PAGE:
During the third and fourth centuries the Roman armies, whose legions were primarily composed of Roman citizens with auxiliary troops from subject areas within the Empire, began hiring mercenaries from outside the Empire to fill their legions. Many of these came from the Germanic tribes. I remember reading Gibbons' The History of the Decline and Fall of the Roman Empire when I was in high school and I seem to remember that the citizens, enjoying the prosperity of Empire, didn't want to join the legions (twenty five year term of service), so started paying mercenaries take their places instead.
In an interesting turn of events, the German parliament (Bundeswehr) has recently been considering recruiting foreigners to fill it's army ranks.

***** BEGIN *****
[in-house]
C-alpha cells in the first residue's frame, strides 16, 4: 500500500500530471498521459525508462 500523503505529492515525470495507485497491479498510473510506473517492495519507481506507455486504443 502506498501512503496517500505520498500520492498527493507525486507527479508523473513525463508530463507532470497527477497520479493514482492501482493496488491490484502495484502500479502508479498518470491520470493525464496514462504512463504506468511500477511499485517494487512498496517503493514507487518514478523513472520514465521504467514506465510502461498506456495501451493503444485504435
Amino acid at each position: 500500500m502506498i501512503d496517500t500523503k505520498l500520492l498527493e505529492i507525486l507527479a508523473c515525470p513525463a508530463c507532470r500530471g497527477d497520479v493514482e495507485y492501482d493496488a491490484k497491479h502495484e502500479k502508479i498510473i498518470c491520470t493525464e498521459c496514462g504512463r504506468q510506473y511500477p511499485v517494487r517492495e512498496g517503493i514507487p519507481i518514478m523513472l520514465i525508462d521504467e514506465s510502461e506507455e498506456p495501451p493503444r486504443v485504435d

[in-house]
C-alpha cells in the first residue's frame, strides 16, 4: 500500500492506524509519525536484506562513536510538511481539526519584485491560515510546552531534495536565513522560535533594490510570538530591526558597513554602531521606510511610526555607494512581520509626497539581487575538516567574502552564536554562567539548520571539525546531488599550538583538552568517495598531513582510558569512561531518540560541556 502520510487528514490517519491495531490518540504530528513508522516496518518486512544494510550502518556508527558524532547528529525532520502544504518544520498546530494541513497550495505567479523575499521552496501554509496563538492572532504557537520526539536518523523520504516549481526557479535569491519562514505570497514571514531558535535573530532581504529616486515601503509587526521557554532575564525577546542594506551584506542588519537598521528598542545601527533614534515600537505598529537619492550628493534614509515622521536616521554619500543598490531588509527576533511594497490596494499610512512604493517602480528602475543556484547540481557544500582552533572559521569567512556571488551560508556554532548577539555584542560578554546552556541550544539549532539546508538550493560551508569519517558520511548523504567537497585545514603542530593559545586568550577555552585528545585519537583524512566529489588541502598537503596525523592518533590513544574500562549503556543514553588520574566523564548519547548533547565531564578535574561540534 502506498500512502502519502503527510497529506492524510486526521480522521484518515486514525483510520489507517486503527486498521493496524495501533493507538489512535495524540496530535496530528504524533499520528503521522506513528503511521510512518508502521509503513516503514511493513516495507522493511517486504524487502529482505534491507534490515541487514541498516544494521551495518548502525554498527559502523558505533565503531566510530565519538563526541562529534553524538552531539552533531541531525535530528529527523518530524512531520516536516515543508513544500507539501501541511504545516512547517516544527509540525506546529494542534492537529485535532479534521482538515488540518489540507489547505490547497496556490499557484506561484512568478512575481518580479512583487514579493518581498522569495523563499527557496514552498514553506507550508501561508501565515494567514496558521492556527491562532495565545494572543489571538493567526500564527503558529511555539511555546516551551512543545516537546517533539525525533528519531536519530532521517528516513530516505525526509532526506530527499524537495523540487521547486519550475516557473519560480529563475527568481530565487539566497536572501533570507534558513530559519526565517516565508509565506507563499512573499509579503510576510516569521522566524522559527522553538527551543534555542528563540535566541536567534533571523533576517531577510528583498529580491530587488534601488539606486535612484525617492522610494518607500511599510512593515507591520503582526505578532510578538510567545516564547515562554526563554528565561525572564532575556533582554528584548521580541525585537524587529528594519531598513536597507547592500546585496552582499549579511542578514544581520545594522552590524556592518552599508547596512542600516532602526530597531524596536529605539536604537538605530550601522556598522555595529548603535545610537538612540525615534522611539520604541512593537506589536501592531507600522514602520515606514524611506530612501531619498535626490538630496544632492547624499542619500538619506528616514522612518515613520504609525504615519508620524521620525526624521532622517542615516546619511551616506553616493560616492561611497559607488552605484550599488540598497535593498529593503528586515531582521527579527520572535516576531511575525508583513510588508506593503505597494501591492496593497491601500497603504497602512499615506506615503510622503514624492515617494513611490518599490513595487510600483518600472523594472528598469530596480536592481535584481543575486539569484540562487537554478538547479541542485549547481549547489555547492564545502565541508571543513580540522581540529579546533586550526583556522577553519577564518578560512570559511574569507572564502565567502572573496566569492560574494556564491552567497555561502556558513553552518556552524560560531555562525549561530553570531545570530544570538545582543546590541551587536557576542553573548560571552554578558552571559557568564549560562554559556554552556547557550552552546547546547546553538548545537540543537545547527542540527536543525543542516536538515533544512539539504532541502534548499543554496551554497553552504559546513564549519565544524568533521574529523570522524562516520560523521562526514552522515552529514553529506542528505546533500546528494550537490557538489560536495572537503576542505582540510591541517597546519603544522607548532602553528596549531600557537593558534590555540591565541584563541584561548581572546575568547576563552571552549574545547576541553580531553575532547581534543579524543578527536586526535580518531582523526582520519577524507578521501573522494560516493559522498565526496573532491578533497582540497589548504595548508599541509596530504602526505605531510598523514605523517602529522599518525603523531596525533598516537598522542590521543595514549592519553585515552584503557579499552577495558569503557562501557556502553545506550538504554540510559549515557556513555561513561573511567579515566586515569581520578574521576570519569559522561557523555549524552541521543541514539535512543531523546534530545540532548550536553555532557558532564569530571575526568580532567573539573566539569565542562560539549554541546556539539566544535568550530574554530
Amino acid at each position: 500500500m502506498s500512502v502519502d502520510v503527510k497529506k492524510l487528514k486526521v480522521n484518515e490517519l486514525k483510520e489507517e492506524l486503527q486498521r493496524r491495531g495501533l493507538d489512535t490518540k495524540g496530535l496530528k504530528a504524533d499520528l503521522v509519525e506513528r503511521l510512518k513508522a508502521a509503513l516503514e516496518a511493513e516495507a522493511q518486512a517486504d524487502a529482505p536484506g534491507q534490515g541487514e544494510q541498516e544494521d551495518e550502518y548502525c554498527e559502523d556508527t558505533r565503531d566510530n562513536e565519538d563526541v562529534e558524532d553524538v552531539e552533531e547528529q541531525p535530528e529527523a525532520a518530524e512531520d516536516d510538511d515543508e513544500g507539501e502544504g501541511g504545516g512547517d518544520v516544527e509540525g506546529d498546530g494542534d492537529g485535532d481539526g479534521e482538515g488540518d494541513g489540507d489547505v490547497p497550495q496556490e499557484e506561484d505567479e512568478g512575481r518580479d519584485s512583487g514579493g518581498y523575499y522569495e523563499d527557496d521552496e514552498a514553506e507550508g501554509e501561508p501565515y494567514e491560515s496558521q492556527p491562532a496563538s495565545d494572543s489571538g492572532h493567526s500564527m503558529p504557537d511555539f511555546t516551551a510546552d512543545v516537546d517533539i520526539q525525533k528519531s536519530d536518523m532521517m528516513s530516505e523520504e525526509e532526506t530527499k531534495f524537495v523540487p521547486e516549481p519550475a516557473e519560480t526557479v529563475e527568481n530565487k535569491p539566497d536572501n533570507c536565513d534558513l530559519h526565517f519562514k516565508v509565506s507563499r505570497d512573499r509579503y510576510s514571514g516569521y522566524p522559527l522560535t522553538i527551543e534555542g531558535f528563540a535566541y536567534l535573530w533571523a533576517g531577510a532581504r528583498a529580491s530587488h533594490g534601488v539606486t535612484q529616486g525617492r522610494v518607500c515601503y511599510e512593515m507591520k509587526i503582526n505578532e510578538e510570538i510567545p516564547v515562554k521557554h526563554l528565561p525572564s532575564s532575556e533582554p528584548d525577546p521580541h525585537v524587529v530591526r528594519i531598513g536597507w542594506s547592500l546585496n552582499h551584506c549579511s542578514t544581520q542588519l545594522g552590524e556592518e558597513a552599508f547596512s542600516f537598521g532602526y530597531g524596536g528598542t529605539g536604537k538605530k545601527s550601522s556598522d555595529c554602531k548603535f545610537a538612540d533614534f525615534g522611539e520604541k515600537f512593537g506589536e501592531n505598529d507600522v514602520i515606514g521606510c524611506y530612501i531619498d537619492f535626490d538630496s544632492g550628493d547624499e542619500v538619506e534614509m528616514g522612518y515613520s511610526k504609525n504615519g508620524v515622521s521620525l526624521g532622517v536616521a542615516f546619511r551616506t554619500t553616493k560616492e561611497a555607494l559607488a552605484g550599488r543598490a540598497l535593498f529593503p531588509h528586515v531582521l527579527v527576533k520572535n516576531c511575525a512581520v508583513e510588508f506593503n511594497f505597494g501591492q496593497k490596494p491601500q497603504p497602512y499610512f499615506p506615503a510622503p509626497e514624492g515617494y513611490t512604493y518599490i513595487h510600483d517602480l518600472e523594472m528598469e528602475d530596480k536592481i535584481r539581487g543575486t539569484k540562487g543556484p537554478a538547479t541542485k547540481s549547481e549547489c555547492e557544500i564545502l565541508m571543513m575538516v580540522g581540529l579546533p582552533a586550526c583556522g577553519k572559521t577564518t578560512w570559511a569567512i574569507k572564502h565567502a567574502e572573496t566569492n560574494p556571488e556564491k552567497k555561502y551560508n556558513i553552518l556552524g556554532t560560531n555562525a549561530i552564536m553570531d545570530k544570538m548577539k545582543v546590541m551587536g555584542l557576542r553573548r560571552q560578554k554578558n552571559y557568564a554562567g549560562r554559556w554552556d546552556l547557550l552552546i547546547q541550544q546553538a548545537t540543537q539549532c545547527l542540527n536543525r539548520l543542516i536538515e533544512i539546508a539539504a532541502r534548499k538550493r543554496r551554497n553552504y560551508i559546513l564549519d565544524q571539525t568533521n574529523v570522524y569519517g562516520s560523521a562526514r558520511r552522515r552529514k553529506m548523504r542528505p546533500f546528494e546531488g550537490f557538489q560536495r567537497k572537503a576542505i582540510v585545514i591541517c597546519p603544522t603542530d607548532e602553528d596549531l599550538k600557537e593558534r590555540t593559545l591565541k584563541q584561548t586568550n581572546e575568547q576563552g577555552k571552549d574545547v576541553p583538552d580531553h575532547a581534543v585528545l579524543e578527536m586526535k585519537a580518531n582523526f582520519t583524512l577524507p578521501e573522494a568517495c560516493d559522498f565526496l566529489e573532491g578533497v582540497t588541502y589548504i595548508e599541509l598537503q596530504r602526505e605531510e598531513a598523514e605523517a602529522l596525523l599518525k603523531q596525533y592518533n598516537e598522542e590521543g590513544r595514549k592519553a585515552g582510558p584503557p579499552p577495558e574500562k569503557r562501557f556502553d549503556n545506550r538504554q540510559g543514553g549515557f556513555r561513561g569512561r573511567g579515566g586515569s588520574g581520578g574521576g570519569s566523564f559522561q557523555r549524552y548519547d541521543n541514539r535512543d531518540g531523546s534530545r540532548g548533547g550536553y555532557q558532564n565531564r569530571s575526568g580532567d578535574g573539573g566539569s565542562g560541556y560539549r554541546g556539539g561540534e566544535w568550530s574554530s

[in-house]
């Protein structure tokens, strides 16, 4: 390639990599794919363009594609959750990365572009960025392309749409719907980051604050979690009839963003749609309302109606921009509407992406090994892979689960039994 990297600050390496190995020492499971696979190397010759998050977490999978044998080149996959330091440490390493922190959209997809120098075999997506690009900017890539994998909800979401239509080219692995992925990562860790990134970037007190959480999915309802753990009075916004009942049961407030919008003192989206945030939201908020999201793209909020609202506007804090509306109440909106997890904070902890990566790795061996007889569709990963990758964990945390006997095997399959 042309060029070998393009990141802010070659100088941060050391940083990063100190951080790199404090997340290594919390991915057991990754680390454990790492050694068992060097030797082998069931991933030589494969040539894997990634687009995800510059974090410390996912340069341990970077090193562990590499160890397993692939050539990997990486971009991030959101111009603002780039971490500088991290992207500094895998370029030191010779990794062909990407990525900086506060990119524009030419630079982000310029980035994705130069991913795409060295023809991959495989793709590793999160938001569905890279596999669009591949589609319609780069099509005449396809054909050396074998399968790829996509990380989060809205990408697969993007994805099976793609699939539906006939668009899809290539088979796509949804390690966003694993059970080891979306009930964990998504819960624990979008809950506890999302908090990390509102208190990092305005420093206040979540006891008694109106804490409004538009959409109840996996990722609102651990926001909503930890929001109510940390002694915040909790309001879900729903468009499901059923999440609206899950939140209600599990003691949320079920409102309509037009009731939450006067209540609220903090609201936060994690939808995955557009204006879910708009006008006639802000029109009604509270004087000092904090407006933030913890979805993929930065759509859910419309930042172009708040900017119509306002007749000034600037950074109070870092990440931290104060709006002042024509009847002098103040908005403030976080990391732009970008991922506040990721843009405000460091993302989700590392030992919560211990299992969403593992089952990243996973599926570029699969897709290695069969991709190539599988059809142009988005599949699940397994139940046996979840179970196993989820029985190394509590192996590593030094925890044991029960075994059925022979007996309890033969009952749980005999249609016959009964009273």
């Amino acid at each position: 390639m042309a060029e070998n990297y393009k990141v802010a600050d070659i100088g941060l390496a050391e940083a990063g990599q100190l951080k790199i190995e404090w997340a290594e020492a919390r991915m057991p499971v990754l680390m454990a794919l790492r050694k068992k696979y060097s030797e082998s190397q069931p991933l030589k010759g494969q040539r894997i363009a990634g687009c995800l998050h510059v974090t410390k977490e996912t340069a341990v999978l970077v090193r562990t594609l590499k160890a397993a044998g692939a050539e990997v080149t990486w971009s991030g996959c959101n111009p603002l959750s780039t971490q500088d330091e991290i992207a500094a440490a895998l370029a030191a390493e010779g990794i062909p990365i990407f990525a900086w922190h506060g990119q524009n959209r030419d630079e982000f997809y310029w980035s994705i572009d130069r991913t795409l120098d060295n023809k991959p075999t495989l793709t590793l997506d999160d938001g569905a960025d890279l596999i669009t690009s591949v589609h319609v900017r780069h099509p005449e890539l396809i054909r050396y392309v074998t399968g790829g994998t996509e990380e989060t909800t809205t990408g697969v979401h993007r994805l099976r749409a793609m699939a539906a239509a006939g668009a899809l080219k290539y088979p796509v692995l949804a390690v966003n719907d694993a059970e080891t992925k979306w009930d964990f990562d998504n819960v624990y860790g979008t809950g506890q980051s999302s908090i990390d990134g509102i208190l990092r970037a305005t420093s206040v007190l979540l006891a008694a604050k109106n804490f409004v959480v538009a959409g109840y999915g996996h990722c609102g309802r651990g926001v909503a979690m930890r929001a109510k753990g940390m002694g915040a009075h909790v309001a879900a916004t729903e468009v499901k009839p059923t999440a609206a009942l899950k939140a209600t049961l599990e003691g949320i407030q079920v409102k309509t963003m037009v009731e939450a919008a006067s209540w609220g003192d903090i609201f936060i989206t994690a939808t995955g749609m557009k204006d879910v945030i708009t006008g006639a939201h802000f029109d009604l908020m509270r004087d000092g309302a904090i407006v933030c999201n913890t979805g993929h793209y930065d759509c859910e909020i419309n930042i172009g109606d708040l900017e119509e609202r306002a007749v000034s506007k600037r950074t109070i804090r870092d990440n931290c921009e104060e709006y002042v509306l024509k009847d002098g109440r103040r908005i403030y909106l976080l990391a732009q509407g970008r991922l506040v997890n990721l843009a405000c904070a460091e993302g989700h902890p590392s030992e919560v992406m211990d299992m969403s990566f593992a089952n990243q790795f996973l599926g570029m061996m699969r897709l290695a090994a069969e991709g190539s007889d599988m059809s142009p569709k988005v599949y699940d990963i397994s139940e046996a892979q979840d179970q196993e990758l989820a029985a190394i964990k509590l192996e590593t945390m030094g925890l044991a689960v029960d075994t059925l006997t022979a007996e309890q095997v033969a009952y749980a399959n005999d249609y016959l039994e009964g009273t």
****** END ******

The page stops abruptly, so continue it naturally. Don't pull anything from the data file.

As Marcus Aurelius once said "almost all of the transactions in the time of Vespasian differed little from those of the present day" or to quote a more modern version from Ecclesiastes "there is nothing new under the sun".
I wonder if the results will be the same. In 410 AD Rome was sacked by the Visigoths, a milestone in the decline and fall of the Empire. We don't sack cities anymore but what might be the modern equivalent?